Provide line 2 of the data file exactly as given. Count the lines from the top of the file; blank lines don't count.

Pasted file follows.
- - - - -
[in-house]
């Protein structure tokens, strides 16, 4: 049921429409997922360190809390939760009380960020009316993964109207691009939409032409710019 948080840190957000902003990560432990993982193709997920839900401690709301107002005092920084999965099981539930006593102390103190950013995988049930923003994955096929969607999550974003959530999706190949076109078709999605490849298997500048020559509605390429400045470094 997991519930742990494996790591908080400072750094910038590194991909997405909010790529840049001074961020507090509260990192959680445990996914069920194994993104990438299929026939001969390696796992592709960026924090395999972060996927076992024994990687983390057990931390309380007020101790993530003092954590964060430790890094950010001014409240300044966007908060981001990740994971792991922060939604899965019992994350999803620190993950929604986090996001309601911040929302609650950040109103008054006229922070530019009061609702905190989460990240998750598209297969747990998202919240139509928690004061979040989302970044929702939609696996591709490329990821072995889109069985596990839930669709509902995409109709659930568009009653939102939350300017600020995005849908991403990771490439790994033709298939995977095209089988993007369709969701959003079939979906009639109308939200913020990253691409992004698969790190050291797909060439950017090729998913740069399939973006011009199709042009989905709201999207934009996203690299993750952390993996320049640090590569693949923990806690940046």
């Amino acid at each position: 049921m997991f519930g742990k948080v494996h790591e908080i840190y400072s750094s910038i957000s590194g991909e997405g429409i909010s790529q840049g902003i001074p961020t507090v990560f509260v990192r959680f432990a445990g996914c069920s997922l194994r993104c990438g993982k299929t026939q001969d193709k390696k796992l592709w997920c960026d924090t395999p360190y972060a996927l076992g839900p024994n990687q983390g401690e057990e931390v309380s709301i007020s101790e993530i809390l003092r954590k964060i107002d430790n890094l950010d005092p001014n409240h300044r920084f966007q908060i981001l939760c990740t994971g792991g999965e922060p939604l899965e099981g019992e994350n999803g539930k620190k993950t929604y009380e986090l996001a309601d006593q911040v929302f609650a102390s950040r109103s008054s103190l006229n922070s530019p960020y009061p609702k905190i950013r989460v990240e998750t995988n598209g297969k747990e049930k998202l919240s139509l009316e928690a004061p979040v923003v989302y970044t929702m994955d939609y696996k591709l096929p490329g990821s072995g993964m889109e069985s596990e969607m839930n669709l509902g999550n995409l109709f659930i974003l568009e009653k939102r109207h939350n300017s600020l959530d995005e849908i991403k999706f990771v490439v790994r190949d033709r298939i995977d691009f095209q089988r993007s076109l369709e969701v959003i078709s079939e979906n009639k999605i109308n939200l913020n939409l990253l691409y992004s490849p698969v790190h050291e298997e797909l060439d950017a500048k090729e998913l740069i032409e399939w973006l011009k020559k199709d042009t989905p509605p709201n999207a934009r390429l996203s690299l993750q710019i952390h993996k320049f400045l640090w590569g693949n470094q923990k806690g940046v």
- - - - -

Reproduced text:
């Protein structure tokens, strides 16, 4: 049921429409997922360190809390939760009380960020009316993964109207691009939409032409710019 948080840190957000902003990560432990993982193709997920839900401690709301107002005092920084999965099981539930006593102390103190950013995988049930923003994955096929969607999550974003959530999706190949076109078709999605490849298997500048020559509605390429400045470094 997991519930742990494996790591908080400072750094910038590194991909997405909010790529840049001074961020507090509260990192959680445990996914069920194994993104990438299929026939001969390696796992592709960026924090395999972060996927076992024994990687983390057990931390309380007020101790993530003092954590964060430790890094950010001014409240300044966007908060981001990740994971792991922060939604899965019992994350999803620190993950929604986090996001309601911040929302609650950040109103008054006229922070530019009061609702905190989460990240998750598209297969747990998202919240139509928690004061979040989302970044929702939609696996591709490329990821072995889109069985596990839930669709509902995409109709659930568009009653939102939350300017600020995005849908991403990771490439790994033709298939995977095209089988993007369709969701959003079939979906009639109308939200913020990253691409992004698969790190050291797909060439950017090729998913740069399939973006011009199709042009989905709201999207934009996203690299993750952390993996320049640090590569693949923990806690940046």